This interview is presented to you by the University of Nebraska — Lincoln Master of Arts in Business with a Specialization in Intercollegiate Athletics Administration.
By: Austin Weaver, @AustinTWeaver
Like many freshman moving off to college, Andrew Heydt wasn’t quite sure what he wanted to do as a professional. From multiple degree changes to jobs in baseball communications, Heydt now works for the Minnesota Wild as the Team Operations Manager.
Coming from a small town in Minnesota, Heydt enrolled at Minnesota State-Mankato. It was at Mankato that he found himself studying communications and working in the Mavericks’ athletics department.
“I had no idea that the sports information office even existed when I got to Mankato, but I had done an informational interview with Mankato Alum Brad Gee (Currently Kansas City Chiefs Manager of Communications) who at the time was interning with the Denver Broncos. He suggested I speak with Paul Allan (Associate AD/Communications) who would point me in the right direction. I spoke with Allan and told him I was interested in working in sports and willing to do anything. Allan said they always needed bodies and that I could start the following week. That was truly the start of my career.”
Over the next two years, Heydt would gain valuable experience and earn the respect of his superiors.
“While I was working in the sports information office at school, I had the opportunity to work with a wide range of sports, ranging from Cross Country to Division I Mens’ and Womens’ hockey. I also learned that working in sports is based a lot more on who you know as opposed to what you know. I worked hard and got in well with those that I was looking for. When the Minnesota Vikings came to Allan looking for interns for training camp — which was hosted in Mankato — I was given the opportunity to work with them.”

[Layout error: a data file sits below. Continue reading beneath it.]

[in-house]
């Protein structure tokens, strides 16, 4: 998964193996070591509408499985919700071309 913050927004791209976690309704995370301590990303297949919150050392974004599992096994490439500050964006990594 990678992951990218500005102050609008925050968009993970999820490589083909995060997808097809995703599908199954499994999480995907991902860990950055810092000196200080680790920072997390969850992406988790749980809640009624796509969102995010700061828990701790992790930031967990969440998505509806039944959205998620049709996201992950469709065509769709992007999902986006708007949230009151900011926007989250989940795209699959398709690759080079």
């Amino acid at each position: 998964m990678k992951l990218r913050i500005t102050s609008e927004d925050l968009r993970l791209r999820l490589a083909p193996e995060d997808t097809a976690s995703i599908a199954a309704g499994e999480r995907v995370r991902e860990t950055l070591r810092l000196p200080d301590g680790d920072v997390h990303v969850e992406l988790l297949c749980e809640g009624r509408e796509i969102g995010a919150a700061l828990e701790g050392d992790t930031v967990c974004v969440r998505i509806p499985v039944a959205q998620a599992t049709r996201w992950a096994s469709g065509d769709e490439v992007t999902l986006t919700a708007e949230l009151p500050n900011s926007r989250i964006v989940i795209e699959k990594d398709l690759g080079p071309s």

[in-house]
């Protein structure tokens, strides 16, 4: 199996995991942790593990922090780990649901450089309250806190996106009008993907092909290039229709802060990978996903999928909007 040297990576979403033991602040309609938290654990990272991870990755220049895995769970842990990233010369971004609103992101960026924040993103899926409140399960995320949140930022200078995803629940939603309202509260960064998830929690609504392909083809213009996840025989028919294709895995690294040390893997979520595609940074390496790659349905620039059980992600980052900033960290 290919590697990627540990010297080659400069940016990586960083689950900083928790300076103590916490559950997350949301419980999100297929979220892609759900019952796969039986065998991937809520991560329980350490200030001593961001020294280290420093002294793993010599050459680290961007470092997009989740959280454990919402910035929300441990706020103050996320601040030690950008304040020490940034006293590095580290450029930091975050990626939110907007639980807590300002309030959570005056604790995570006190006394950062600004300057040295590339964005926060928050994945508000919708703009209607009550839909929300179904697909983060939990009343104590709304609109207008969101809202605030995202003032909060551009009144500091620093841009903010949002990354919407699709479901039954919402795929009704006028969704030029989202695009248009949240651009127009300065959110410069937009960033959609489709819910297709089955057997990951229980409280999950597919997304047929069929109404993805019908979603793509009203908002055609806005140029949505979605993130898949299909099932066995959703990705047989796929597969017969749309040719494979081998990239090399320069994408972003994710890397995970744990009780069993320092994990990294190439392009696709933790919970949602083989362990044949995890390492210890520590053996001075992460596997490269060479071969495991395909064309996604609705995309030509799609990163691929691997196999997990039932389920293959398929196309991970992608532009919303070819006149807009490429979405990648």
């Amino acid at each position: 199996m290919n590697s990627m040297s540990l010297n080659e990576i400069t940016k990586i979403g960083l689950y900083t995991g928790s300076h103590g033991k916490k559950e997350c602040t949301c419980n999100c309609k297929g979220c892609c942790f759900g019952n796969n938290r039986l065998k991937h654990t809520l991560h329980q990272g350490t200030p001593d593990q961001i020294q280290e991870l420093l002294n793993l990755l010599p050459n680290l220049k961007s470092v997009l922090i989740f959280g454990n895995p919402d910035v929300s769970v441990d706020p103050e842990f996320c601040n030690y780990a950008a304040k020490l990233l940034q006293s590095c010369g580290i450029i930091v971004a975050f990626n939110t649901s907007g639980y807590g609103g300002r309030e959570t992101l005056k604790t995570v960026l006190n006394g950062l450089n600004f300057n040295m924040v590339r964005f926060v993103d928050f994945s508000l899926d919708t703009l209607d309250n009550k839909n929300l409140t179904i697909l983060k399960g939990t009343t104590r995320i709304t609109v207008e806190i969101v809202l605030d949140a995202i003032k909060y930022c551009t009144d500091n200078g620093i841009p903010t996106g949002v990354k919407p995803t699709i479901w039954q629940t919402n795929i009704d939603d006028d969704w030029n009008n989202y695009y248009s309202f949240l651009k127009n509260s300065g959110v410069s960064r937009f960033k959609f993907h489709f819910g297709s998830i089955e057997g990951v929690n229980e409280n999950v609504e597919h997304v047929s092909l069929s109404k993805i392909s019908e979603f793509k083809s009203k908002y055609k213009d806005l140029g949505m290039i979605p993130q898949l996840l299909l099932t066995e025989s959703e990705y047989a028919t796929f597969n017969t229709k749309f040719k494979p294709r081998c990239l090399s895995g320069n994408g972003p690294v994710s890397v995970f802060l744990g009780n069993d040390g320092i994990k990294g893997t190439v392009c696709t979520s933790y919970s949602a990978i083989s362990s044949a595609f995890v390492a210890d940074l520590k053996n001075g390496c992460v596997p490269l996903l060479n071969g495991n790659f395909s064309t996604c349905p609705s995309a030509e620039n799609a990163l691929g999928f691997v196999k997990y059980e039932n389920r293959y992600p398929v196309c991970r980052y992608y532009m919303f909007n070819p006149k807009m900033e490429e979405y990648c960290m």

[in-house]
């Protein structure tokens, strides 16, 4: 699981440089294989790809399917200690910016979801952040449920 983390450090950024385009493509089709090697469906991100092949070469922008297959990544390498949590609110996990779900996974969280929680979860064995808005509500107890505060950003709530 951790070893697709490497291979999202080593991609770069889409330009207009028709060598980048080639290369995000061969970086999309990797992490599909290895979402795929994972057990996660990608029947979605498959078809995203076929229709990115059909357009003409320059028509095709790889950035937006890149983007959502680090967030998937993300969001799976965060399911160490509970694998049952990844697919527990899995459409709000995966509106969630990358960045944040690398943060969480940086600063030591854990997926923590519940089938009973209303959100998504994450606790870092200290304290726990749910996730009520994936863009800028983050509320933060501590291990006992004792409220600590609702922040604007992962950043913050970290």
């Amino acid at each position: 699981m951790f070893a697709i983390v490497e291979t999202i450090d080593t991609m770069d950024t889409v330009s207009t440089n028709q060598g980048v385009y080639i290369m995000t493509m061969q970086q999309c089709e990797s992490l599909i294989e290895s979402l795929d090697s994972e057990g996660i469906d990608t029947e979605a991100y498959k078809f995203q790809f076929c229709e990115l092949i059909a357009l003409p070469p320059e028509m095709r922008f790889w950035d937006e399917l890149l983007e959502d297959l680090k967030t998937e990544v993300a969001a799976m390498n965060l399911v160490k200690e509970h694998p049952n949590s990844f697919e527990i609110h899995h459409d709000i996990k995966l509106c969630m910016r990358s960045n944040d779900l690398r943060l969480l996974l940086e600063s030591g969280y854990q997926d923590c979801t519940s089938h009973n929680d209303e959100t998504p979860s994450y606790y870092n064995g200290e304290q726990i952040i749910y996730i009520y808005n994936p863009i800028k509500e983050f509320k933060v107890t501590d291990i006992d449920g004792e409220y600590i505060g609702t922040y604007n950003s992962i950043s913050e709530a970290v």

After a successful internship with the Vikings and graduating in December of 2009, Heydt took the next step on his journey, this time in Major League Baseball with the Minnesota Twins in 2010.
“The Twin Cities is a market that has four major professional sports and some big-time college athletics. Once you start having those types of organizations pop up on your resume, it starts to drive eyes. My experience led to my next stepping stone with the Twins, where I got to be a part of the opening of Target Field, Joe Mauer coming off his MVP year and the Twins making the Postseason. I was able to learn a lot from my experience there because I and my fellow interns were getting to work on projects that normally full-time staff members would handle.”
At the conclusion of his internship with the Twins, Heydt did something to continue to separate himself from others pursuing full-time employment. He created a position within the Twins organization.
“One of the things I figured out during my years as an intern was that I had to differentiate myself from others and find ways to expand my role. With that in mind, as my internship with the Twins was ending, I found an area in the marketing department focused on memorabilia and archiving that needed some help and approached my bosses about creating the position, which was eventually approved, and I was able to continue coming to the ballpark every day.”
It didn’t take Heydt long to find that full-time job, a move that saw him go from the snowy winters to the sandy beaches of Florida, where he joined the Tampa Rays in January 2011.